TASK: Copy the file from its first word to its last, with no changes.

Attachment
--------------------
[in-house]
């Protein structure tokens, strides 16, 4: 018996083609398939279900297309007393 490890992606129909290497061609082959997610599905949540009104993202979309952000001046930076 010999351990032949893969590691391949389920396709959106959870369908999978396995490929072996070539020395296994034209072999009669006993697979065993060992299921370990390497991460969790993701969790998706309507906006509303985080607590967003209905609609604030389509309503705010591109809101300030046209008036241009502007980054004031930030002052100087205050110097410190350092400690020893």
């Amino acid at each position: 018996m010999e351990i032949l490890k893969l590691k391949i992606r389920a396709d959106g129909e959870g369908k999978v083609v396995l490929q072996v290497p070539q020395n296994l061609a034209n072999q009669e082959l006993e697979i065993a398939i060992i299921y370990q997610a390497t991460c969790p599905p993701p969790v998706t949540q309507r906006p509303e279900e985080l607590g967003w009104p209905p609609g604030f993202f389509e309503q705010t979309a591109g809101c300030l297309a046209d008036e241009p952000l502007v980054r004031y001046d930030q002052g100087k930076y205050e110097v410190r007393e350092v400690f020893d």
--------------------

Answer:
[in-house]
């Protein structure tokens, strides 16, 4: 018996083609398939279900297309007393 490890992606129909290497061609082959997610599905949540009104993202979309952000001046930076 010999351990032949893969590691391949389920396709959106959870369908999978396995490929072996070539020395296994034209072999009669006993697979065993060992299921370990390497991460969790993701969790998706309507906006509303985080607590967003209905609609604030389509309503705010591109809101300030046209008036241009502007980054004031930030002052100087205050110097410190350092400690020893």
């Amino acid at each position: 018996m010999e351990i032949l490890k893969l590691k391949i992606r389920a396709d959106g129909e959870g369908k999978v083609v396995l490929q072996v290497p070539q020395n296994l061609a034209n072999q009669e082959l006993e697979i065993a398939i060992i299921y370990q997610a390497t991460c969790p599905p993701p969790v998706t949540q309507r906006p509303e279900e985080l607590g967003w009104p209905p609609g604030f993202f389509e309503q705010t979309a591109g809101c300030l297309a046209d008036e241009p952000l502007v980054r004031y001046d930030q002052g100087k930076y205050e110097v410190r007393e350092v400690f020893d």